Do I need to have the fuel tank shroud installed before the installation of the engine and transaxle or can the shroud be installed after I have the motor in?

I am just about ready to put the motor and transaxle back in but my shroud is pretty rough looking. I am thinking about getting a polished stainless steel shroud, but I don’t want it to hold up my progress.

Any other helpful tips would also be much appreciated. Thanks again.


The Tank Heat Shield is originally Mounted with steel straps and 'Pop-Rivets'. With the Engine in place it will be a tight squeeze to get down in there with the pop rivet tool; even if You left the Header Off until after. I suppose You could access the lower straps from below OR You could use sheet metal screws instead of the rivets, requiring only Your hand and a screwdriver, instead of trying to use the rivet tool in tight quarters. Then there's the Larger Sheet metal screws with a 'Hex' Head allowing the use of a Rachet and Socket to screw them in. I've used those many times. The question is: Can You slip the Shield, Itself down into place with the Engine mounted? I Installed mine when the Engine was OUT. I don't have the answer. I suppose it's workable!! If You want it bad enough!
quote:
Originally posted by Garvino:
Do I need to have the fuel tank shroud installed before the installation of the engine and transaxle or can the shroud be installed after I have the motor in?


I don't think you'be able to pull this off, dude. Not only do you have the issue of getting the rivits in, but you also have to clear the trunion bearing for the shift rod ... which is not going to work with the engine in because you have to use that angle to your advantage.

FWIW, I treated my shroud with metal prep and spray painted it black ... and it looked brand new. Took me a few hours - start to finish.

Good luck.

EA
#3528
...on My original Aluminum Shield, I used a very fine Steel Wool. It Polished up nice! Didn't leave any scratches as would be expected. Looked more like it was 'Chrome Plated'. The Steel Wool 'Cut' the Aluminum with very little effort. And, whats more, You can Polish it while it is still in Place...
I just was looking at my flywheel and noticed a spacer that is with it. I am not familiar with this and do not see it in any of my Pantera manuals. Since I did not disassembly the car I need a little guidance as usual.

I would guess that it would go between the flywheel and the crankshaft but am unsure. Can anyone give me any guidance on this?

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I have read some threads about clutches not fully disengaging and wonder if this spacer would cause me some headaches in that regard.

I do not want to push the flywheel closer the clutch making it harder to disengage in theory (if I understand how everything works correctly).
I just stopped by the local Hot Rod shop and asked about the spacer and the flywheel.

Fortunately, they knew exactly what it was when I took the spacer out of my pocket. They said that my flywheel must have been machined at some point and the spacer was to make up the difference of what they took off it.
I had some time when I got off work this morning to go down and work on the car.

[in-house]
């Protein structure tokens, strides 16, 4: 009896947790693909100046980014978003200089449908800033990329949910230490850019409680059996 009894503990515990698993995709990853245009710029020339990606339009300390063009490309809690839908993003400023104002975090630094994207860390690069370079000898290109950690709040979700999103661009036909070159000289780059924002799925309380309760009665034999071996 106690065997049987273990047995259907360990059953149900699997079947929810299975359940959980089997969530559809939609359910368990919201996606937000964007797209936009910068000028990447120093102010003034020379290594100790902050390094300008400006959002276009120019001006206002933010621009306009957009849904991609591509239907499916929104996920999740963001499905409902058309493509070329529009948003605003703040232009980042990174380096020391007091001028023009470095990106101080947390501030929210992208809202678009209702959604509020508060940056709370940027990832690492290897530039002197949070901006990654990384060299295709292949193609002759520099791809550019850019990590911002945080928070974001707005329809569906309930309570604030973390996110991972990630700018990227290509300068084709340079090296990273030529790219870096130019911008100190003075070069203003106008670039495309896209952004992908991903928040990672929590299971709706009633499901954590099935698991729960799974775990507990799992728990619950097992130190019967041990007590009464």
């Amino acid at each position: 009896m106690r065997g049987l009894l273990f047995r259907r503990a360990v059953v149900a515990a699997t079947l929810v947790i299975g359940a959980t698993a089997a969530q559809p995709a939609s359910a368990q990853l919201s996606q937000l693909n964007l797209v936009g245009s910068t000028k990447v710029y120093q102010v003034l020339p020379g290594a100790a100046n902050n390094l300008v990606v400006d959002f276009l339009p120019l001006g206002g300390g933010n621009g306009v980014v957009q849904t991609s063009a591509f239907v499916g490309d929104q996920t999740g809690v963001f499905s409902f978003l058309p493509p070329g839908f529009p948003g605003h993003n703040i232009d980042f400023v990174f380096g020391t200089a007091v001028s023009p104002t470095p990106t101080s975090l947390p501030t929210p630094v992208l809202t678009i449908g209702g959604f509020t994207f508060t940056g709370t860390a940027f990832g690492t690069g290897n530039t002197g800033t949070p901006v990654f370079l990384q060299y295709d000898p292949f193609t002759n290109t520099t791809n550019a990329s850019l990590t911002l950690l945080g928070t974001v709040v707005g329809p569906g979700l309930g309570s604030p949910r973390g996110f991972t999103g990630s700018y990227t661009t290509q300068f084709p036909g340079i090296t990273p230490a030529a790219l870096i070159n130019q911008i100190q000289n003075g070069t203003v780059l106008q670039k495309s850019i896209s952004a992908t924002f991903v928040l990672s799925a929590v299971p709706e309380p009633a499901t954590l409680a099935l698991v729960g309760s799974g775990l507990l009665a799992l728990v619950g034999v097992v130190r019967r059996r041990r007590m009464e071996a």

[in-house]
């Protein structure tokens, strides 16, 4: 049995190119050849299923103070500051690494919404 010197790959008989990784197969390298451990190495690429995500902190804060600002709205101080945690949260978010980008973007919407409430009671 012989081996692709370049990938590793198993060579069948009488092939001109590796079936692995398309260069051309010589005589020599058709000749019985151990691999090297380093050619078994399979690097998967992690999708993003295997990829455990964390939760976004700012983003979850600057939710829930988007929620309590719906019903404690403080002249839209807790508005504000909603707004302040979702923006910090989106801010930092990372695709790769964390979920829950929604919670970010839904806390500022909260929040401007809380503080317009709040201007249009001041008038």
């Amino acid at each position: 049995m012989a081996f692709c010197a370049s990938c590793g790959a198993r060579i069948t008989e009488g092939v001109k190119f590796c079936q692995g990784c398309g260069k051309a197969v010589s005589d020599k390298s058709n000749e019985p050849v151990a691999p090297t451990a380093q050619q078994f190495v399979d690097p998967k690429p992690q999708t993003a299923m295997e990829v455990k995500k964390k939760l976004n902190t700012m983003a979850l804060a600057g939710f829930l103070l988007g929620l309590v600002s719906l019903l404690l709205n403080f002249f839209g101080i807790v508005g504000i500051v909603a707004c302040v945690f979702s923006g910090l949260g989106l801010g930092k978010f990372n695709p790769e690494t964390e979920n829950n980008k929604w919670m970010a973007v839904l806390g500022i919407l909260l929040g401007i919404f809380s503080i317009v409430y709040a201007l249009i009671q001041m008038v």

Here are few photos of putting the transaxle and engine together, hanging the motor, and the final motor installation.

After reading through a ton of old posts, asking a ton of questions, and getting help and advice from all of the great members here, the process went pretty smooth.

We had some issues with the motor mounts hanging up on the A/C compressor initially. We also ended up partially putting the assembly and taking it out three times. This was primarily due to needing to adjust the chains so the engine balancer would slide under the rear of the roof line.

Other than that it went pretty smooth. We left the distributor out, fuel pump off, and took the oil filter off for the install. I was going to put the starter on before installation but I did not readily know where the nut and one bolt were.

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What you called a spacer really look like the washer that is used on an flexplate (Automatic), and there it goes on the outside of the plate. The flexplate is much thinner, and needs this washer for support.
If this is a spacer like you say, I would think that it should be machined on both sides.
I have never seen a spacer on a flywheel, and think it should be avoided if possible.
Tunnelport492,

I’m glad you mentioned that. I forgot to post the new information that I found out on the “spacer”.

When I actually went to install the flywheel I really took a look at the “spacer” again and noticed that it had marks from where bolts had been tightened against it.

I decided to get another opinion on the subject and went to another custom rod shop. He said the same thing you did – that it indeed was too thick to be a spacer and was used to for support on an automatic transmission.

I’m thankful that I sought out another opinion instead of putting it behind the flywheel as I was told to from the first guy.
quote:
I would guess that it would go between the flywheel and the crankshaft but am unsure. Can anyone give me any guidance on this?

That spacer is used to prevent damage to the flywheel by the motion of the bolt heads against it has they are being torqued down.